It was quite exciting (to me anyway) to see APM and ATX roll out progressively in the second half of the nineties, and see systems suddenly acquire the ability to turn themselves off without human intervention, and to turn themselves back on at the press of a key on some systems. This was yet another sign of PCs “growing up” (“real” computers, i.e. Unix workstations in my mind at the time, had had the ability for a while, as had Macs).
Why did it take so long?
All this doesn’t address the actual question:
Was it really that hard to implement a self shut-off? What is the reason it took quite long for computers to feature this.
If you design it in from the start, it’s not all that hard to implement self shut-off, and many systems existed with this ability quite a few years before the PC acquired it.
I think the main reason it took so long is industry fragmentation. IBM designed the first PCs, and the majority of clones in the eighties and early nineties followed the blueprint set by the AT (or rather, the Baby-AT variant and LPX power supplies). But IBM moved on to the PS/2, which was a rather proprietary derivative of the PC, and left the rest of the industry to fend for itself. There was no real driver for big changes for many years: people continued using DOS, on its own then with Windows, and while there were other operating systems, none of them was successful enough to be able to drive change. No hardware manufacturer was dominant enough either. Various ad hoc consortia were created, e.g. for EMS (Lotus, Intel, and Microsoft), and more markedly when it comes to hardware, EISA (the “Gang of Nine”, led by Compaq), VESA, etc. Various de facto standards emerged, but no one was defining the PC platform, and operating system-controlled power-off wasn’t an important enough feature to mobilise the industry.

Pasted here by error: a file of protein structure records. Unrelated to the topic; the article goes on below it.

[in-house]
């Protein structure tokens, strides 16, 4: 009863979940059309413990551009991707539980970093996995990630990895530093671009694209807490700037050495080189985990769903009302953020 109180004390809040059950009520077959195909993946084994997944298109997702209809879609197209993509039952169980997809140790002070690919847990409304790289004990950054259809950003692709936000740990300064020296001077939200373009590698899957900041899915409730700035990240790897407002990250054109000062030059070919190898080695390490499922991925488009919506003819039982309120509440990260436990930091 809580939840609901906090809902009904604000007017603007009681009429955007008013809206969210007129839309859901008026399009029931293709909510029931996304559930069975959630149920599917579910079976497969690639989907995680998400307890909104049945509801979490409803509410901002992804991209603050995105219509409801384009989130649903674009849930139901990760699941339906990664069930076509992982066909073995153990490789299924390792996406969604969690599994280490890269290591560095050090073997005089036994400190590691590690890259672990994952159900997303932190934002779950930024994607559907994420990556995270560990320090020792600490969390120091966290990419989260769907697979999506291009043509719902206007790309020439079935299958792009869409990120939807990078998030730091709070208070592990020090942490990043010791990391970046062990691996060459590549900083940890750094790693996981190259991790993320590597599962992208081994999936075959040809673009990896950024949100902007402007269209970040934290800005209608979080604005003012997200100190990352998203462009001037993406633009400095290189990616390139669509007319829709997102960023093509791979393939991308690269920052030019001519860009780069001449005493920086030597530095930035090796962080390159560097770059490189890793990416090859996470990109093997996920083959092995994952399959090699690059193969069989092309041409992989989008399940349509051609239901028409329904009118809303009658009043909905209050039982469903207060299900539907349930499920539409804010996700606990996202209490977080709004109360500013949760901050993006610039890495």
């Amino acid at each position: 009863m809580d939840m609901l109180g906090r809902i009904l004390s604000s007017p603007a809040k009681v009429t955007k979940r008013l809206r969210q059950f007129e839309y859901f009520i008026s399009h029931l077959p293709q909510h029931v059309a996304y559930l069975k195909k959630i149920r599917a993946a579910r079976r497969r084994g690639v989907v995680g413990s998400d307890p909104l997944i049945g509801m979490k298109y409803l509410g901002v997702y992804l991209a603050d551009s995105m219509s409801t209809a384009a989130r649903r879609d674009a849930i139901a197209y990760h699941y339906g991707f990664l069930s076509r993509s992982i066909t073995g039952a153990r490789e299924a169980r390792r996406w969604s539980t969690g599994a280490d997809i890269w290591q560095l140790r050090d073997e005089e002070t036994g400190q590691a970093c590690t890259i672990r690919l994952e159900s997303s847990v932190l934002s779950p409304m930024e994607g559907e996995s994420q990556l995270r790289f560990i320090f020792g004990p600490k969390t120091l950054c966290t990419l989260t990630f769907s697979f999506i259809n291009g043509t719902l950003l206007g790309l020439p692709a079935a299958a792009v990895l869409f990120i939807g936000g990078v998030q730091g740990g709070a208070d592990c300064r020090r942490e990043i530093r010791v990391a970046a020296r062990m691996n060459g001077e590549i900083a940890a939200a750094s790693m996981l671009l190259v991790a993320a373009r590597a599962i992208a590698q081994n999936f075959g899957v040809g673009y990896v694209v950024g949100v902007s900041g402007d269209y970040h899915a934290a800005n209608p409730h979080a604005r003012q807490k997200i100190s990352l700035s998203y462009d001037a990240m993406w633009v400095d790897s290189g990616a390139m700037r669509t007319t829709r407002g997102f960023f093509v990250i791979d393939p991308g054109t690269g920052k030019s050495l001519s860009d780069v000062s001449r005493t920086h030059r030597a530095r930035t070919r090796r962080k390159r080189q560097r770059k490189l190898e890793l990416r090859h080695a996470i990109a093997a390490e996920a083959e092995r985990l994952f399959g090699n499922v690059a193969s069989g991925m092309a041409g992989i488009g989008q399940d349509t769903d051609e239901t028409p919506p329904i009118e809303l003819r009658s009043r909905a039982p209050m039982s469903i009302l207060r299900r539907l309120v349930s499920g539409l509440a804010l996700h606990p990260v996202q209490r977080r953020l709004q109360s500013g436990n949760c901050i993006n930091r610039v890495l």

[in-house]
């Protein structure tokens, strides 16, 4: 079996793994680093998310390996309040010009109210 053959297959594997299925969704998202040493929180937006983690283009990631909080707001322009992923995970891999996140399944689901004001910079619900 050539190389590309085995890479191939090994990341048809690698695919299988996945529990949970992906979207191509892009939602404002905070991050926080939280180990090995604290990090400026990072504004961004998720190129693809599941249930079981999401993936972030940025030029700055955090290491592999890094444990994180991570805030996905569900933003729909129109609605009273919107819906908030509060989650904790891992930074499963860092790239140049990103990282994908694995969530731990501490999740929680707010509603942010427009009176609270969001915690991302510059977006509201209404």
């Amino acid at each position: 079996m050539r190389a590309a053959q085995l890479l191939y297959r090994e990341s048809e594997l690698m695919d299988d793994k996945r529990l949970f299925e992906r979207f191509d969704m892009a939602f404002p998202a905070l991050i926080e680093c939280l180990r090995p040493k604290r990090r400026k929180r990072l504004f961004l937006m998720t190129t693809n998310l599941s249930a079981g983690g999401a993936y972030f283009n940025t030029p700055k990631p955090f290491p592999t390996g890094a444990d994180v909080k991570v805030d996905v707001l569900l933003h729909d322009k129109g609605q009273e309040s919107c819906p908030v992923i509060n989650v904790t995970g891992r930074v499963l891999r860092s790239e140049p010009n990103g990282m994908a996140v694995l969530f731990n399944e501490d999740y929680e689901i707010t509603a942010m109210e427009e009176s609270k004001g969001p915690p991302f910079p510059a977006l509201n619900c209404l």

In the early nineties, surprising as it may seem now, there was a fair amount of uncertainty as to what the computing future held. Apple was making its comeback with cheaper Macs, workstation manufacturers were releasing lower-priced systems (or rather, not-so-expensive systems), a variety of operating systems and platforms were vying for attention (Be, RiscPC...), IBM was still pushing OS/2 and Taligent, Microsoft was pushing Windows NT, etc.
Eventually an alliance of companies took it upon itself to “remedy” this situation: Intel and Microsoft (referred to at the time as Wintel). This started in the early nineties, but wasn’t a done deal for quite a while; when ATX was published in 1995 (by Intel on its own), pundits liked it but weren’t sure it would convince the industry, although they were proved wrong fairly quickly. Windows 95 sealed the deal though and Intel and Microsoft became the definers of the PC platform (with the PC System Design Guide in particular).
On to the present day
APM is now obsolete, and ACPI is the interface which provides access to the power state nowadays (and many other aspects of the system). Pressing the power switch now only informs the system that the button was pressed, and it’s up to whatever’s controlling the system at that point to decide what to do with that information — which is nice because you no longer risk losing your work if someone accidentally presses the button!
(PCs never acquired the other hardware feature I wanted from Macs and Unix workstations, which was the ability to eject floppies without human intervention. Oh well...)